The mighty Canon C200 may not be everyone’s cup of tea, but that little Canon can sure delivery some smashing footage. Having the unique to the Cinema EOS lineup (so far) feature to record internal 4K Cinema RAW Light and small form makes it an ideal tool in situations where the production schedule requires high-quality images in a limited shooting time, the C200 recently was used to shoot a posh Jaguar F-PACE SUV commercial.
The advert commissioned by Jaguar’s agency Spark44, and shot by Director Brett Danton and DoP Ashleigh Carter, who also took a couple of Canon C700‘s just in case. According to Canon, the crew filmed almost entirely on a pair of pre-production EOS C200 cameras and a range of Canon Cine primes and zooms, the shoot saw the team travelling 500 miles across New Zealand’s South Island in order to capture footage at a huge variety of locations.
According to Director Brett Danton:
“The camera turned up the day before the shoot. We had two EOS C200s, one rigged for shoulder use while the other one was set up in a gimbal, primarily for drone work (although it could quickly go onto a handheld gimbal if it needed to).
“We also had two C700s. When I initially looked through the storyboards I thought we’d end up using both the C200 and C700 cameras. But to be honest, that final 60-second commercial features just one C700 shot. What we did do was a lot of comparison edits, because I think the C200 and C700 mix together so well – it’s the perfect combination of cameras.”
The crew had to overcome harsh weather and challenging lighting condition in addition to the “rarely friendly” terrain in order to complete the shoot, where they appreciated the Canon C200’s compact from factor that lend itself easily to swap between sticks and a shoulder mount setup. Despite having access to C700’s, for obvious reasons they used the C200 for the drone shots, which were done thanks to the Freefly Systems’ ALTA 8 drone.
Check out the behind the scene video and see how they shot the Jaguar F-PACE commercial.
Canon C200 Features/Highlights
- 4K DCI Cinema RAW Light to CFast 2.0
- 4K/60p – 10 bit
- 4K/30p – 12 bit
- Internal Compressed Codec options:
- 4K/60p Long GOP 8bit 4:2:0 at 150 Mbps in MP4
- 4K/24/25/30p Long GOP 8bit 4:2:0 at 100 Mbps
- 2K/HD at 35 Mbps 8bit 4:2:0 in MP4
- Full HD 120fps Continuous with no sensor crop
- Records onto SD cards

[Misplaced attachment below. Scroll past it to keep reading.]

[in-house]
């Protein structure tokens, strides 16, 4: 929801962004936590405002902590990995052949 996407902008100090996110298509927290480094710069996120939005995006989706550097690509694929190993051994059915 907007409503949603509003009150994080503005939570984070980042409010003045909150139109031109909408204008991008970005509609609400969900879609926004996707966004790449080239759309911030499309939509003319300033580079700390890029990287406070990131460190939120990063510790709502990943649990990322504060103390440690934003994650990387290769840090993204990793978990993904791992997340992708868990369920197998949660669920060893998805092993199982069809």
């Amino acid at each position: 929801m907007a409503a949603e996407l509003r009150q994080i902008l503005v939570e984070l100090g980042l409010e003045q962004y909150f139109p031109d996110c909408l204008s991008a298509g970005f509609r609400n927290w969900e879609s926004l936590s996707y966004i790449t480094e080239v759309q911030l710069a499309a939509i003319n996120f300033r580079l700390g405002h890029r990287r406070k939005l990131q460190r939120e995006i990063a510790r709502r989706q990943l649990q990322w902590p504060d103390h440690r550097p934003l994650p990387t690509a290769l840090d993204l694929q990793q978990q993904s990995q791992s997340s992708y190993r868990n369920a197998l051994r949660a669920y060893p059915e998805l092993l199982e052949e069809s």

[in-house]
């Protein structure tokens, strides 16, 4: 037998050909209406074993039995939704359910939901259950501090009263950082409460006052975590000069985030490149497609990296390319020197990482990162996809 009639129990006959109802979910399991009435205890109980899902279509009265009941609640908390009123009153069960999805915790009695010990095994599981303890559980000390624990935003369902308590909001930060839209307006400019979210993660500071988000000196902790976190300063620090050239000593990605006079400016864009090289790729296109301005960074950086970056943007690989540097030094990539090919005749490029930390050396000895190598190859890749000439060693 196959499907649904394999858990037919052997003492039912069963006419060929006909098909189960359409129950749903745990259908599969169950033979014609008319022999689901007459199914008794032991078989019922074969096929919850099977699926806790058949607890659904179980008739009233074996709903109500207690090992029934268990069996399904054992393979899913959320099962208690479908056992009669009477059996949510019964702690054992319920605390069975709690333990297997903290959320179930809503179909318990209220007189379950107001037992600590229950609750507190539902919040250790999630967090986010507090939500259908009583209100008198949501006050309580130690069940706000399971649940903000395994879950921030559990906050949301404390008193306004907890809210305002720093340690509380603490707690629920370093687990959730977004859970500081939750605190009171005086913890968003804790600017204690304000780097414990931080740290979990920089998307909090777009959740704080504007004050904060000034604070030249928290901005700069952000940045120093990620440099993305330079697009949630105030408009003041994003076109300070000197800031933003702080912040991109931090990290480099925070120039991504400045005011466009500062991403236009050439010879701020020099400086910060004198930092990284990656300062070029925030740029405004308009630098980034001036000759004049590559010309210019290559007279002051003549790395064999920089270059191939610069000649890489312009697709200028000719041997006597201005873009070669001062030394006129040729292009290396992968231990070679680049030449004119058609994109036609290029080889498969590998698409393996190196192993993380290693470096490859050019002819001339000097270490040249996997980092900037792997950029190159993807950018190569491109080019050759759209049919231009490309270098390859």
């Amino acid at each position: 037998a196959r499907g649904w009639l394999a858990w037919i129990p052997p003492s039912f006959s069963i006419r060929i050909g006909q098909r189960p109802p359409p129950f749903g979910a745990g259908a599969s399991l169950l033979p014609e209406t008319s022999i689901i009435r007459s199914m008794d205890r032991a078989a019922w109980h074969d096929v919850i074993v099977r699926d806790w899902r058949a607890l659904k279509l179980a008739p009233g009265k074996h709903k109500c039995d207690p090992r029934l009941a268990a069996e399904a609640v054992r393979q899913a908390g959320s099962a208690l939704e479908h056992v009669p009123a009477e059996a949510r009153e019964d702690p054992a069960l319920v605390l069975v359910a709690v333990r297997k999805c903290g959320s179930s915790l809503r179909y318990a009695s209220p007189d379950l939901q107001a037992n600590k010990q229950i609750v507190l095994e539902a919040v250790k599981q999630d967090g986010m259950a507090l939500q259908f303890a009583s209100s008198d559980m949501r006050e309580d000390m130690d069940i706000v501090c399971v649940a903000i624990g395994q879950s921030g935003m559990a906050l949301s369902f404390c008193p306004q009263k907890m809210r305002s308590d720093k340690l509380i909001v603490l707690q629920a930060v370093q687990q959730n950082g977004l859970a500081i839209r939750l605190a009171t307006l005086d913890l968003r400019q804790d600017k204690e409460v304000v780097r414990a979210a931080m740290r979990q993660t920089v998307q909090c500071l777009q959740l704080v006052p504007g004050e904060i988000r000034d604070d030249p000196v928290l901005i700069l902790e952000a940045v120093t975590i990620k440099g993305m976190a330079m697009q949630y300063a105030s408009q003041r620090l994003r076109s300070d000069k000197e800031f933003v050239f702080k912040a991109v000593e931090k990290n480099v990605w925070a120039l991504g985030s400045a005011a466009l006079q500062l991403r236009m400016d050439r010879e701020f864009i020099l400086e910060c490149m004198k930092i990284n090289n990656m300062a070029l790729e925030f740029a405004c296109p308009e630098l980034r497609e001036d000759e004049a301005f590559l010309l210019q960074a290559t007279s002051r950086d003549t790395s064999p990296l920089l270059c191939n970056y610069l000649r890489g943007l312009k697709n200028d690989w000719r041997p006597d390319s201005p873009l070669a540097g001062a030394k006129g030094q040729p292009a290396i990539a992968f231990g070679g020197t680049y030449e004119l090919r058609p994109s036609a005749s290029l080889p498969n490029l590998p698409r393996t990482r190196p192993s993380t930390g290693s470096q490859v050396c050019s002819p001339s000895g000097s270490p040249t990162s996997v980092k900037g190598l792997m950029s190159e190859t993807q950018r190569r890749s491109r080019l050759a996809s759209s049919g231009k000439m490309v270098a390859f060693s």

- Can do 2K/Full HD Proxies on SD card and Raw on Cfast 2.0
- Up to 15-stops dynamic range (Cinema RAW Light)
- Wide DR, Canon LOG & Canon LOG 3
- Dual Pixel CMOS AF with touch control and extensive shooting functions
- Built-in NDs – 2/4/6/8/10 stops (like on the C300 MK II)
- ACES 1.0 Support
- BT.2100 (PQ) HDR support
- HDR ST-2084 LUT (in EVF)
- Uses BP-A30 and BP-A60 batteries (same as C300 MK II)
- 8bit 4:2:2 XF-AVC 4K internal codec coming Q1 2018 as free firmware
- No 4K Raw Output (has to be recorded internally)
- HDMI Output:
- 1920 x 1080p – 10bit 4:2:2
- 3840 x 2160 – 8bit 4:2:2
- SDI Output:
- 2048 x 1080 / 1920 x 1080 – 10bit 4:2:2 – Raw Light
- 1920 x 1080 – 10bit 4:2:2
- Price: $7,499 (B&H, Adorama)
Thanks to the new 4K RAW format that was introduced with the Canon C200 – Cinema RAW Light, the raw files are approximately 1/3 to 1/5 the size of a full-fat Cinema RAW file produced by the likes of the C700, but maintains plenty of editing headroom.
“With the C700 there’s so much RAW data – if you’re doing a lot of green screen or comp work, this is what you need,” explains Brett. “But in terms of the image quality from the C200 and Camera RAW Light? I think what’s shown in the finished commercial speaks for itself.
“We shot 4K Cinema RAW Light internally to CFast 2.0 on the C200, with 2K MP4 recorded to SD as proxy media. The SD cards lasted for a long time so we didn’t really worry about them. For CFast 2.0, we had 4 x 128GB cards, each of which would give us around 16 minutes of 12-bit 4K at 25fps. For backing up, we used a G-Tech RAID that had a CFast card reader built in. It only took around four minutes to copy a card, so we never had to deal with a backlog of data. The files were duplicated onto other drives, which we held onto until arriving back into the UK, where they were copied onto the post house servers.
“On location, we started to edit the MP4 proxies in Premiere, reconforming the edit to RAW at a later date. DaVinci Resolve 14 was used to output the Cinema RAW Light to 16-bit DPX, followed by colour grading in Baselight and finishing in Flame.”
To read the full interview and learn more about the C200 head over to Canon’s website here.
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